Please note– English Language is compulsory. If Mathematics is not listed among the Jamb subject on this post, then Mathematics is not compulsory for this course. JAMB is not the only option to gain admission into Nigerian Universities to study Common Law. If you’re having troubles with JAMB UTME, maybe it’s time you pass through IJBM, JUBEB, ND, HND or Predegree.
- Any two other Arts/or Social Science subjects.
Direct Entry requirement (required A-level result) to study Common Law
If you’re one of those seeking admission into the University to further your studies, in addition to the required WAEC subjects combination for Common Law, you are expected to have
- Two ‘A’ Level passes in GCE/IJMB in Arts or Social Science subjects.
- First Degree (Second Class Lower) of an accredited University.
- Diploma (Upper Grade) in Law
I want you to read this
- How to Study Effectively in University and College
- Administrative Structure of Nigerian Universities
- Punishment/Penalties for Examination Malpractice
If you have your O level result already and the subjects you have is not the same with the admission requirement that is the required O level subject combinations to study Common Law, don’t give up. You should consider other Common Law similar courses or take a look at Polytechnic or College of Education related courses.
You can also study online with a foreign university right from your bedroom or apply for a scholarship to study abroad. Education is now a choice. And please before you make a decision on which University to choose, please read useful guides on how to choose a course and university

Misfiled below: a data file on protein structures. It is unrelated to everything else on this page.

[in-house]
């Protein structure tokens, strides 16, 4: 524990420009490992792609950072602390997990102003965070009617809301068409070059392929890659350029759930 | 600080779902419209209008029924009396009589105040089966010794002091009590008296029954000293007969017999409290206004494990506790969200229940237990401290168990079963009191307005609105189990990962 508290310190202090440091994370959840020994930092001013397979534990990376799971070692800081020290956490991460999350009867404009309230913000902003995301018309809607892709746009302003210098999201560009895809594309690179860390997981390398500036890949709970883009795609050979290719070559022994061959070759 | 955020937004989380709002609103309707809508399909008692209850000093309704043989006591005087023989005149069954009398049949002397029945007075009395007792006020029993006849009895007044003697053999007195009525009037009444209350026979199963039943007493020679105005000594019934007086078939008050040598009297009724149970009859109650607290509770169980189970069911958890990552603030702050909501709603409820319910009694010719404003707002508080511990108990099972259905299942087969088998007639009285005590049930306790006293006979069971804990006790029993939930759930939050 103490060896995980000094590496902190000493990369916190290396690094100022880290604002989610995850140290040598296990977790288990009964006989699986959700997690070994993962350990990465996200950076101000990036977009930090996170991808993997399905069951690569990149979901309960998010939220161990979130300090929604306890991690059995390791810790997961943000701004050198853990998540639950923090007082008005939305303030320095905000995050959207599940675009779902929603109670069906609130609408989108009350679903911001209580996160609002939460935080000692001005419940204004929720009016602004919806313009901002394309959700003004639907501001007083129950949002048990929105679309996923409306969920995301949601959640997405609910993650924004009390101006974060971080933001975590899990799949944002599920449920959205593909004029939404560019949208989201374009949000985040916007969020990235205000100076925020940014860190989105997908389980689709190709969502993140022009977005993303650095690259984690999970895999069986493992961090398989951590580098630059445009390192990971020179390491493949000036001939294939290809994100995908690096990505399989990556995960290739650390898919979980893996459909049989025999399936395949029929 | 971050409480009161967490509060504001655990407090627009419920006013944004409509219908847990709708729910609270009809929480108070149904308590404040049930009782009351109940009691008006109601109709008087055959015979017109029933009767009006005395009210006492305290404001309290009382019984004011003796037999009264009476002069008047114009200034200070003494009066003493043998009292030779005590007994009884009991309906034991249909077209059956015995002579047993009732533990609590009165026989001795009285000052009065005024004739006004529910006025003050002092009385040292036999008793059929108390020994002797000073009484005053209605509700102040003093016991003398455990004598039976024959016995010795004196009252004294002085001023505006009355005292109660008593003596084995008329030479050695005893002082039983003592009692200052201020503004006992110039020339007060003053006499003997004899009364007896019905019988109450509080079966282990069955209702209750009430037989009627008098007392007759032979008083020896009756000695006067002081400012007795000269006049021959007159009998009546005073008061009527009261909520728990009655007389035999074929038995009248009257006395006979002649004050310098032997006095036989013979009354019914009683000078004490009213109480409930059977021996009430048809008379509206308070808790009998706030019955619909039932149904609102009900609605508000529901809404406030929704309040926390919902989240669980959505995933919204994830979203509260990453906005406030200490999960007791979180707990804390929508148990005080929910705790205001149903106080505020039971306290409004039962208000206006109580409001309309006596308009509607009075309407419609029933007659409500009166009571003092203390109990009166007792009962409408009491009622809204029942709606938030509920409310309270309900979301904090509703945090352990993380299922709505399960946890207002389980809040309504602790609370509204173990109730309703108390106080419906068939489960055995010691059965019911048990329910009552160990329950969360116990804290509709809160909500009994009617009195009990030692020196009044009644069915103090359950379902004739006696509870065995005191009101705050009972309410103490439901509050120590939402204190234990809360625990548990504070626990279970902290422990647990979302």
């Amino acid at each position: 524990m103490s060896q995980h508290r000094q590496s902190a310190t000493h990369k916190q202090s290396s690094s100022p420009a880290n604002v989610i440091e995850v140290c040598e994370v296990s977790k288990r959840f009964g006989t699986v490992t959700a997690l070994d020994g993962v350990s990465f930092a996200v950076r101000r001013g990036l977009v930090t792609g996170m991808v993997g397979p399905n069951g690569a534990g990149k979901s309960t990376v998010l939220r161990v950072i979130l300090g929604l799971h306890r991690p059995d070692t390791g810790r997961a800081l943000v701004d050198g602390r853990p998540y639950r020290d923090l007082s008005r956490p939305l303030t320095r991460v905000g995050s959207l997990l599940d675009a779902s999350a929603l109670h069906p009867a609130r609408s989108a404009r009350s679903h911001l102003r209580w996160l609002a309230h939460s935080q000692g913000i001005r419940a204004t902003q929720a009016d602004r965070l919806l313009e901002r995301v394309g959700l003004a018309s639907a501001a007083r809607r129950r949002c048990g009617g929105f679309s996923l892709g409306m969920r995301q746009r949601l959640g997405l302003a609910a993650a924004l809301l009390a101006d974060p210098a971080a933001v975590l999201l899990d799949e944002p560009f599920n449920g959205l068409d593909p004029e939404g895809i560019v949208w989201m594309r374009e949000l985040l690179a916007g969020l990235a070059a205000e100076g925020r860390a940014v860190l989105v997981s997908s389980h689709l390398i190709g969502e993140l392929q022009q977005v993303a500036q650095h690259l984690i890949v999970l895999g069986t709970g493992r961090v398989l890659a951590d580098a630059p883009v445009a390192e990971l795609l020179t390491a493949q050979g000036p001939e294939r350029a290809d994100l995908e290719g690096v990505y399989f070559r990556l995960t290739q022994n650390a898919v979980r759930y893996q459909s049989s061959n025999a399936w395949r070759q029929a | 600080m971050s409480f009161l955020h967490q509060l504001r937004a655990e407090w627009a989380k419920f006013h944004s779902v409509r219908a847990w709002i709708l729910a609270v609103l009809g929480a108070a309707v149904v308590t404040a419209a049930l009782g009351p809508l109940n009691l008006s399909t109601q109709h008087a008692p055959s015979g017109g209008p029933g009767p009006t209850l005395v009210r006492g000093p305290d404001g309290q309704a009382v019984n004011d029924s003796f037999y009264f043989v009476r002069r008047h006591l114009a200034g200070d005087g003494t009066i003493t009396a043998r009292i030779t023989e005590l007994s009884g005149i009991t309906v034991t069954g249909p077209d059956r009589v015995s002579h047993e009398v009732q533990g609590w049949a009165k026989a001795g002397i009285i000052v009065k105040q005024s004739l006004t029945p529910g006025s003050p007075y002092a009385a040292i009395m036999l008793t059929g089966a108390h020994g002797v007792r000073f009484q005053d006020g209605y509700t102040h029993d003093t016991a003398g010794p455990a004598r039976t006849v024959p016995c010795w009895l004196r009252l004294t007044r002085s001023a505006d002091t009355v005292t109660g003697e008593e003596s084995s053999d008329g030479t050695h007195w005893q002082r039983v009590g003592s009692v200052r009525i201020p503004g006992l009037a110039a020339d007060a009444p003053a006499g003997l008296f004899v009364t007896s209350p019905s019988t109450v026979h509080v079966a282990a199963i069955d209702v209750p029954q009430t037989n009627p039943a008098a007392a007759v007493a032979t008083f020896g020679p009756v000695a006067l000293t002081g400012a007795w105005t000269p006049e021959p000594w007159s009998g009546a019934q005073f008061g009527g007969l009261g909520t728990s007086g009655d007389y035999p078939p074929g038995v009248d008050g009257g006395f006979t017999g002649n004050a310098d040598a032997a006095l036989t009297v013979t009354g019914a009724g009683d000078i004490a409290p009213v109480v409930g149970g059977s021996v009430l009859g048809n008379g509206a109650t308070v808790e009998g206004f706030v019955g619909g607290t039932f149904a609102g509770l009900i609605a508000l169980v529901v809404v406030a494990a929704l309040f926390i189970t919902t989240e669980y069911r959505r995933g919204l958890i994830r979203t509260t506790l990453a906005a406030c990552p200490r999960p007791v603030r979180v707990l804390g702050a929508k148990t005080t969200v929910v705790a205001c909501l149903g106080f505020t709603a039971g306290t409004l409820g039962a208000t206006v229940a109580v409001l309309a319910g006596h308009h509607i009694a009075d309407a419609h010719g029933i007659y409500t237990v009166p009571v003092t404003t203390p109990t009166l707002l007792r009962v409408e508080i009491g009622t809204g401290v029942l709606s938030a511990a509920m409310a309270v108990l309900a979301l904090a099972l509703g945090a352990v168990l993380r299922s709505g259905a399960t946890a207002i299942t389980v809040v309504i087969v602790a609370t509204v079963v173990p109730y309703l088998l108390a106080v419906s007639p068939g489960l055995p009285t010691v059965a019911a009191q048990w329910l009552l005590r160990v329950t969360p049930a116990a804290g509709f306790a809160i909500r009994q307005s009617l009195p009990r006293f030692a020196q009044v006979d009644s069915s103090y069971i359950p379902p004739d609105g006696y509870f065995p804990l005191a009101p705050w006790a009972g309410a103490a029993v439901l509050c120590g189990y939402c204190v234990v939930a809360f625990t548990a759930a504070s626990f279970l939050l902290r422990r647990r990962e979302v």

This are the list of Universities offering Common Law in Nigeria
- University of Ilorin (UNILORIN)
You should read this also
- Common Problems Students Face in University
- The Pros and Cons of Living Off-Campus or On-Campus
- How to set up a timetable for study
Cut-off Mark for Common Law course
The cut-off mark for Common Law is 200. You can check these universities JAMB UTME cut off marks here. Common Law is a good course and you can also check the top best Art courses. This should not influence you. Follow your heart or seek my counsel.
Common Law is how many years course?
In Nigeria, if you gain admission to study Common Law degree course at the university through JAMB UTME, you will study Common Law for four years. If you gain admission through direct entry, you will study this course for three years. And of course there is room for more years if you have extension; the aftermath of carryover courses.
Common Law is under which faculty in Nigeria?
According to JAMB, a body responsible for your admission into the University or other institutions, Common Law is under the Faculty of Law but may be under a different faculty in some universities in Nigeria.
Have you read this?
- How to Deal With Problems Related to Your Studies
- How to Request For Missing Result, Scripts or A Remark